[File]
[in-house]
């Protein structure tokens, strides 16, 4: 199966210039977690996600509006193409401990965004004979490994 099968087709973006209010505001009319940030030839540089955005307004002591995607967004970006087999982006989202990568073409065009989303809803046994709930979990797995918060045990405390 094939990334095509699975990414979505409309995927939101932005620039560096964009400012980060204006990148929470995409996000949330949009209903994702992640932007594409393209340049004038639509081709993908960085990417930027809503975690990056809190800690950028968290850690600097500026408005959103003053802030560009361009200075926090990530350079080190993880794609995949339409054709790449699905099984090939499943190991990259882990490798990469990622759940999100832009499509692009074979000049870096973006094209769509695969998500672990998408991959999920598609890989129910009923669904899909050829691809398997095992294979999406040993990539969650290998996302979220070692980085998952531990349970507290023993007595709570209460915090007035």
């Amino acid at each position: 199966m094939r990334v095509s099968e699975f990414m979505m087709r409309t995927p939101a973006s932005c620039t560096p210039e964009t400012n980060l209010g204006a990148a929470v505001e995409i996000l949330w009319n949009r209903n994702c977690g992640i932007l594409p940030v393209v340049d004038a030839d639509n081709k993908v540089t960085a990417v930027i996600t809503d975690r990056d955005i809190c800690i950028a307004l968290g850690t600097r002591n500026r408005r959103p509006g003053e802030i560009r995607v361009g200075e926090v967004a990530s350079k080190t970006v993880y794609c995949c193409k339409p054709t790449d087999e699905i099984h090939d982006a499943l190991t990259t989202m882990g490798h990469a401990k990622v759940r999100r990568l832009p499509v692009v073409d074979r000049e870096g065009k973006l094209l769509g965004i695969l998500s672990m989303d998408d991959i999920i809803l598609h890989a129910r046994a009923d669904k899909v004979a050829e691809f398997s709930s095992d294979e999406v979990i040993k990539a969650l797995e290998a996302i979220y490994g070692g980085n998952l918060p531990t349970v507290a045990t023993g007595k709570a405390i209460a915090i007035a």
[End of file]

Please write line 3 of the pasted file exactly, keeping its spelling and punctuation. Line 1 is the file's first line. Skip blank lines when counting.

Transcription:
């Amino acid at each position: 199966m094939r990334v095509s099968e699975f990414m979505m087709r409309t995927p939101a973006s932005c620039t560096p210039e964009t400012n980060l209010g204006a990148a929470v505001e995409i996000l949330w009319n949009r209903n994702c977690g992640i932007l594409p940030v393209v340049d004038a030839d639509n081709k993908v540089t960085a990417v930027i996600t809503d975690r990056d955005i809190c800690i950028a307004l968290g850690t600097r002591n500026r408005r959103p509006g003053e802030i560009r995607v361009g200075e926090v967004a990530s350079k080190t970006v993880y794609c995949c193409k339409p054709t790449d087999e699905i099984h090939d982006a499943l190991t990259t989202m882990g490798h990469a401990k990622v759940r999100r990568l832009p499509v692009v073409d074979r000049e870096g065009k973006l094209l769509g965004i695969l998500s672990m989303d998408d991959i999920i809803l598609h890989a129910r046994a009923d669904k899909v004979a050829e691809f398997s709930s095992d294979e999406v979990i040993k990539a969650l797995e290998a996302i979220y490994g070692g980085n998952l918060p531990t349970v507290a045990t023993g007595k709570a405390i209460a915090i007035a």